Monash University
PhD student

Tim Dwyer
Monash University

Kim Marriott
Monash University

Jeremy Millar
The Alfred Hospital

Annette Haworth
The University of Sydney

Background and Purpose

As an alternative to the whole gland treatments, focal therapy aims to destroy the tumour cells while minimising damage to surrendering healthy tissues and structures. A biologically based model — tumour control probability (TCP) is used to relatively measure the quality of a focal plan. There is no general way of how biologically-based focal planning should be done. Using inverse planning techniques to create focal plans with appropriately applied objectives and constraints is promising. But this technique is not widely used in seed brachytherapy at the moment. Introducing interaction into the inverse planning technique to provide clinicians with greater controls over the optimisation process is proposed.


Achieving theoretically high rates of tumour control while maintaining low dose of radiation to both the urethra and rectum is possible with an inverse planning technique using a focal LDR brachytherapy approach [1]. In this study, we focus on using interactive inverse planning technique to answer the following questions:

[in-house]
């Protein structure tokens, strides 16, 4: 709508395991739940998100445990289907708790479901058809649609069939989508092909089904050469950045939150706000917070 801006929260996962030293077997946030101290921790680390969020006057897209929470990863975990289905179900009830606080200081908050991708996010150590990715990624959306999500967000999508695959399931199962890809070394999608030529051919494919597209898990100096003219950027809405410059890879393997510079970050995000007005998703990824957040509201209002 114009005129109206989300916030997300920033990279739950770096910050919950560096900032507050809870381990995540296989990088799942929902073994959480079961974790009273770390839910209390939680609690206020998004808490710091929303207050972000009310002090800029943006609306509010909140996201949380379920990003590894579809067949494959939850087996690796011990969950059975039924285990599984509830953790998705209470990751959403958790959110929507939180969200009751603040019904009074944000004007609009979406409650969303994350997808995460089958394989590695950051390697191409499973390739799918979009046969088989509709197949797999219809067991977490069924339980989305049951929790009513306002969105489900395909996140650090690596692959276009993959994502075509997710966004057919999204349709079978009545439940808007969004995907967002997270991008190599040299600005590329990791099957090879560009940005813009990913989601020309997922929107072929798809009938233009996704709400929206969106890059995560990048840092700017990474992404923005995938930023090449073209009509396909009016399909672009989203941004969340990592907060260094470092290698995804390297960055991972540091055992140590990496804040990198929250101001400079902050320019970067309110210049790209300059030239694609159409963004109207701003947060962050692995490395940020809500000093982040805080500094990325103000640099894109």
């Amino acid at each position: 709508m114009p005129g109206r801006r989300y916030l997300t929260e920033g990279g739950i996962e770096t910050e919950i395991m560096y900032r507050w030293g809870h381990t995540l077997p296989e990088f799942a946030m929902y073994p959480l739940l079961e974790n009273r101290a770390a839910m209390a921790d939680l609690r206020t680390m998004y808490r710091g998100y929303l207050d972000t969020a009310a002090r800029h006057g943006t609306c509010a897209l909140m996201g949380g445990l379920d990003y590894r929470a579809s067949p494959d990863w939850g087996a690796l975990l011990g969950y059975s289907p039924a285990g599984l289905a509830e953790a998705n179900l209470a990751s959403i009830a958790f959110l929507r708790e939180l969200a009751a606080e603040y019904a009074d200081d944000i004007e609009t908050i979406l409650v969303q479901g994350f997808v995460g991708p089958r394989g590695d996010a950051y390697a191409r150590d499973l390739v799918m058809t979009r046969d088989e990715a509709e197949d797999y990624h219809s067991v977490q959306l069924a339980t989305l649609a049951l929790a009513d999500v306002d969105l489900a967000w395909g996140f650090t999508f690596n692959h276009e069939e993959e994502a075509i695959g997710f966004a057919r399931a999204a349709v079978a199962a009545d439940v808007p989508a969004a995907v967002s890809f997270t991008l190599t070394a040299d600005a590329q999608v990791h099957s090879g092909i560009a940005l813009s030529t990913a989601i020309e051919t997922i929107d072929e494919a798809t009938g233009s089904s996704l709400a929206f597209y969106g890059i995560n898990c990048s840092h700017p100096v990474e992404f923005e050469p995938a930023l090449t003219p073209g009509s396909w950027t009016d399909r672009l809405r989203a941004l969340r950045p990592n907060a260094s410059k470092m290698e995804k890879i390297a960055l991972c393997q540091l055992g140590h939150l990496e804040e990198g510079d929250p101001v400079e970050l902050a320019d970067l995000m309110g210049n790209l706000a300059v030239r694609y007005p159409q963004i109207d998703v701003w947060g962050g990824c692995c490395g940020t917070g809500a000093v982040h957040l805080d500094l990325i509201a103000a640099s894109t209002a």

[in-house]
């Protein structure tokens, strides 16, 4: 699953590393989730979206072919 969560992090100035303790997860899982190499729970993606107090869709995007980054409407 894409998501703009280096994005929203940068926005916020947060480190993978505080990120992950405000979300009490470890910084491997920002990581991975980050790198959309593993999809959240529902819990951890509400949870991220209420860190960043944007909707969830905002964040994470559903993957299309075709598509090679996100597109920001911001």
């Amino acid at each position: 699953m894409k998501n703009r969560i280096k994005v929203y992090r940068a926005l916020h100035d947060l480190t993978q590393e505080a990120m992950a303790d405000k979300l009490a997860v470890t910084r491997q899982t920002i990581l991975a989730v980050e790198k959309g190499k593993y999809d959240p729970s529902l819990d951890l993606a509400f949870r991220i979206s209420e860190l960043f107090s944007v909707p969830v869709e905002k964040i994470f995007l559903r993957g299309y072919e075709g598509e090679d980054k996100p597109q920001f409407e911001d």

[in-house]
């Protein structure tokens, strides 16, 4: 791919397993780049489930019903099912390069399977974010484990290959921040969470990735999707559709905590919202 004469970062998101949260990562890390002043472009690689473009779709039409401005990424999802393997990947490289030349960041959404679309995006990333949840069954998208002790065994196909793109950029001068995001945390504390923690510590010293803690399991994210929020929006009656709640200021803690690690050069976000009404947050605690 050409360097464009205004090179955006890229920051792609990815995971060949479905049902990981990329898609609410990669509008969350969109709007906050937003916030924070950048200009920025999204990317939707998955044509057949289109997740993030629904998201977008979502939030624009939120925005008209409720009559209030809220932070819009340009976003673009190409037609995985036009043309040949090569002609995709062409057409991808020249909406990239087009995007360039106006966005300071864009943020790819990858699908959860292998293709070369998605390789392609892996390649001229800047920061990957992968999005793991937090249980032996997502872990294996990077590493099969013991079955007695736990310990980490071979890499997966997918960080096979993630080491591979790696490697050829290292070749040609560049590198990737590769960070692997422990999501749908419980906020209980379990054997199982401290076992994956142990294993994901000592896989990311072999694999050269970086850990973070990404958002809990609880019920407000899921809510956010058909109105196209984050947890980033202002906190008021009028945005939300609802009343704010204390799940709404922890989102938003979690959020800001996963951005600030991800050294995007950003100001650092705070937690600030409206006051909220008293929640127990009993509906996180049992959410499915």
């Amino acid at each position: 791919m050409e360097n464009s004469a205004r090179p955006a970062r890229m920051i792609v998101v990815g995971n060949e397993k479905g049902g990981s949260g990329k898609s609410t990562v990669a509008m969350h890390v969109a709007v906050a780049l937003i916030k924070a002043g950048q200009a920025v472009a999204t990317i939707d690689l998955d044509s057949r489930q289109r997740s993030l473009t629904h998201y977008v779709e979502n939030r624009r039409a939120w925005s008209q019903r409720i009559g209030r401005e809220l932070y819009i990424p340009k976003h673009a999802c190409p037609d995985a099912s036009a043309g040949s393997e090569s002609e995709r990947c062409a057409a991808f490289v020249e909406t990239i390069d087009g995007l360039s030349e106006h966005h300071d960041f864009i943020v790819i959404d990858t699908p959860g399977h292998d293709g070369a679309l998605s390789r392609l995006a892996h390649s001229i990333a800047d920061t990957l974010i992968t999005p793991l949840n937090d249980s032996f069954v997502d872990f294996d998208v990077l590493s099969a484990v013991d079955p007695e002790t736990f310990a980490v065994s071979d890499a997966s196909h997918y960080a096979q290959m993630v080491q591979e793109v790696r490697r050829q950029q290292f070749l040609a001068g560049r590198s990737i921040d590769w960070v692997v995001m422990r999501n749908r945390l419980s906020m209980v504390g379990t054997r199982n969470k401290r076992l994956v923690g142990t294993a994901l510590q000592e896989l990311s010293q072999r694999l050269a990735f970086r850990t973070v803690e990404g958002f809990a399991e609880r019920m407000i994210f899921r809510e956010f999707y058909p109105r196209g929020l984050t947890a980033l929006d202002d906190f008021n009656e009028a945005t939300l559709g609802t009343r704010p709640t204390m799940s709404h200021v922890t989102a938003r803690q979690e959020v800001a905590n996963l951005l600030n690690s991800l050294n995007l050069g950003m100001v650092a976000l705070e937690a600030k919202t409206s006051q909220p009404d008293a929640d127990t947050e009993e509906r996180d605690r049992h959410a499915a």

(1).What should a clinically sound focal plan look like?

(2).What kind of user interactions and visualisations are required to facilitate clinicians in creating and evaluating biologically-based focal plans for prostate cancer?


An interactive web interface has been developed. it can produce focal treatment plans using different optimisation search strategies. It also provides users with interactive controls over the optimisation process, such as pausing the optimisation and adjust needle positions, locking existing needles and re-optimise. Produced treatment plans can be compared in real time to facilitate selecting the preferred treatment plan. Currently, a two-stage semi-conducted interview with the clinical community is undergoing. Future developments will provide greater control and improved display tools according to the feedback from the conducted interviews.


The optimal approach to focal brachytherapy planning is yet to be established. Even though focal treatment plans can be produced using inverse planning in a short period of time, using interactive inverse planning to produce better and more personalised focal treatment plans is the next step. However discussions and experiments are required to clarify how to help clinicians to better understand how to produce focal plans and also how to use interactive inverse planning effectively to support users in using experience and knowledge for focal plan creation and evaluation.


[1].Haworth, Annette, et al. "A radiobiology-based inverse treatment planning method for optimisation of permanent l-125 prostate implants in focal brachytherapy." Physics in medicine and biology 61.1 (2015): 430.

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